There are three misconceptions about the cloud. First, that it is secure by default; second, that you can migrate to it yourself; and third, that it’s water vapor.
Cloud in itself, as an infrastructure, is very secure. If Google, Microsoft and Linux experts cannot be trusted to do a good job then all hope is lost. They can be trusted, which is why cloud is secure. The best analogy to illustrate the concept is a country’s security. Borders are secured, monitored and patrolled – yet you still have to lock your car and home inside that secure country. The same goes for the cloud: you still need passwords, encryption, a firewall, etc.
Yes, cloud providers have developed intuitive and user-friendly interfaces, but we strongly recommend you use certified people with good reputations to set up your cloud infrastructure. You use a professional for the same reason you wouldn’t connect your new home to the power grid yourself. You would ask a licensed electrician to do it because some jobs are best left to those with specialized knowledge.
Larry Ellison (CEO of Oracle) once jokingly said that cloud is not water vapor. That’s right! Data is still stored somewhere physically in a high-speed, high-capacity data center on normal hard disk drives. The only difference is that your company does not have to take care of that infrastructure; you virtually rent part of those resources for a monthly fee (depending on what you use).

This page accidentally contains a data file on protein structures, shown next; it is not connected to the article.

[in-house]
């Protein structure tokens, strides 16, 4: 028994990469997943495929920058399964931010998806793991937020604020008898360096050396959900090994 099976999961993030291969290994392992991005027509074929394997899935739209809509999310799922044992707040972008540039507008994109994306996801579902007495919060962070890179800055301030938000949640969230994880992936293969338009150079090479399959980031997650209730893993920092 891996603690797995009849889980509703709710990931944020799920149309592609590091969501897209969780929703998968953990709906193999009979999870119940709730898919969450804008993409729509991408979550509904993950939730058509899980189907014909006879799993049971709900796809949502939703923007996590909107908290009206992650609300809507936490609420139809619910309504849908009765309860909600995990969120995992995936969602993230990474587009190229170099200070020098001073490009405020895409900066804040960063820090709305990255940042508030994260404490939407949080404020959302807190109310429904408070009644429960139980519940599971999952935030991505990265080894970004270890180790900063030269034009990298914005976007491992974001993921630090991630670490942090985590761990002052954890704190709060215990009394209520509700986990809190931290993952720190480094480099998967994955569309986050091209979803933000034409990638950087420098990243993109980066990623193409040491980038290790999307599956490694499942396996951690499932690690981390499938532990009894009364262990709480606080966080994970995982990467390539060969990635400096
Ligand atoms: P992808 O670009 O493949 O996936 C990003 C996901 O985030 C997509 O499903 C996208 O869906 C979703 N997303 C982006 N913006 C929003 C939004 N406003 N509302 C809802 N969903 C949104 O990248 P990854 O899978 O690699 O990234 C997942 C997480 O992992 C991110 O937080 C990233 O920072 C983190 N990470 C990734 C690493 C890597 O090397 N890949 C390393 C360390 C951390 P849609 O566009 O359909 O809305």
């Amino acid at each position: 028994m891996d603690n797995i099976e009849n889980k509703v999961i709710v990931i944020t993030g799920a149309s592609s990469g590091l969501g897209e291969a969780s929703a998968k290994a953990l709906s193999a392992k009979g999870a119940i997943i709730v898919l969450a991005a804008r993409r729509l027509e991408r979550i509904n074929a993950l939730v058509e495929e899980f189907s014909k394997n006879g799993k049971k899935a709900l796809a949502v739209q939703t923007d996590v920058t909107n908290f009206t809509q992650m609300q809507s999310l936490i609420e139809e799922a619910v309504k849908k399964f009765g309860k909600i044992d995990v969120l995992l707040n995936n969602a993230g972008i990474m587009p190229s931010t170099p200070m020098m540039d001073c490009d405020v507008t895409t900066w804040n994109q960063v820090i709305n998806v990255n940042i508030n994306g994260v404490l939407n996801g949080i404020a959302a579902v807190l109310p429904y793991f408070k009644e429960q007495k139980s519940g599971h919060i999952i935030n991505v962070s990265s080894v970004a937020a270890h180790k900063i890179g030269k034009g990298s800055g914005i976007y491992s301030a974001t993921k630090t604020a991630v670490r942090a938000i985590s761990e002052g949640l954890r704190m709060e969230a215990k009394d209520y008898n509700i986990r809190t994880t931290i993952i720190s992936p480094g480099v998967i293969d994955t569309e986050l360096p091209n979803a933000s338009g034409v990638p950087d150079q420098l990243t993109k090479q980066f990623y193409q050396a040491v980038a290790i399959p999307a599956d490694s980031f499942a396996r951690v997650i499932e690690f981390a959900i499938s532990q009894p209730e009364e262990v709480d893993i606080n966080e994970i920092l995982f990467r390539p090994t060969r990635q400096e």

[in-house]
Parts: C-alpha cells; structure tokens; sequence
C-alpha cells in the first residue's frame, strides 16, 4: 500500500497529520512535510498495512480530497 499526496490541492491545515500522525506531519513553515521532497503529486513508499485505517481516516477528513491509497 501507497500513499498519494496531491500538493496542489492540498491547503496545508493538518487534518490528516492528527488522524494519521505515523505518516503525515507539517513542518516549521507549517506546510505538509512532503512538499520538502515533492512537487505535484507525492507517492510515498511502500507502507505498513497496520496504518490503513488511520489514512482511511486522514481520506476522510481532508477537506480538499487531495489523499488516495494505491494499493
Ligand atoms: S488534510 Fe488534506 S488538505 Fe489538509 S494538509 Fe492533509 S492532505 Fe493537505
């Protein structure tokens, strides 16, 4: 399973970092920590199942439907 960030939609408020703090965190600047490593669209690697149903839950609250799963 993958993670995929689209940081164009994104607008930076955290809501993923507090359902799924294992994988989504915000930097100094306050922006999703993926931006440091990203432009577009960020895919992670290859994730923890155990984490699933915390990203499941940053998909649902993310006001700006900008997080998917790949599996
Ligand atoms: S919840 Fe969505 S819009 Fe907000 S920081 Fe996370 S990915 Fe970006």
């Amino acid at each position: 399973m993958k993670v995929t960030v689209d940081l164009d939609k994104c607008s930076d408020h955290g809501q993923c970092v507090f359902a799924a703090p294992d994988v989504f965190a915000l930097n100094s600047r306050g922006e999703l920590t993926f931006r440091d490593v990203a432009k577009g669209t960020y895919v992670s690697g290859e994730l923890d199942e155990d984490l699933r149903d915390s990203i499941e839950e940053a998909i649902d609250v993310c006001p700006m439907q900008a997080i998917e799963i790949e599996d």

- Back up data locally
At least sensitive or important data
- Avoid storing sensitive information
But if you have to, then use ‘immutable buckets’
- Encrypt your data
Use cloud services to encrypt the data
- Encrypt the data before uploading to cloud
Cloud hackers have no access to your local passwords or keys.
- Read the terms & conditions of your cloud service provider
Know how cloud provider manages and stores your data
- Secure the end-user devices that are accessing cloud-based resources
For access to the cloud, take all measures available
- Perform a regular security audit
Hire professionals to simulate malicious attacks in order to discover security weaknesses in your cloud configuration, networks and applications.
A word of advice: Whether you store your data on the cloud or on local server, you must not focus on data loss or hardware failure – technology is so advanced that it’s not a problem anymore. Worry about human error, bugs in application software, viruses, malware, and employee sabotage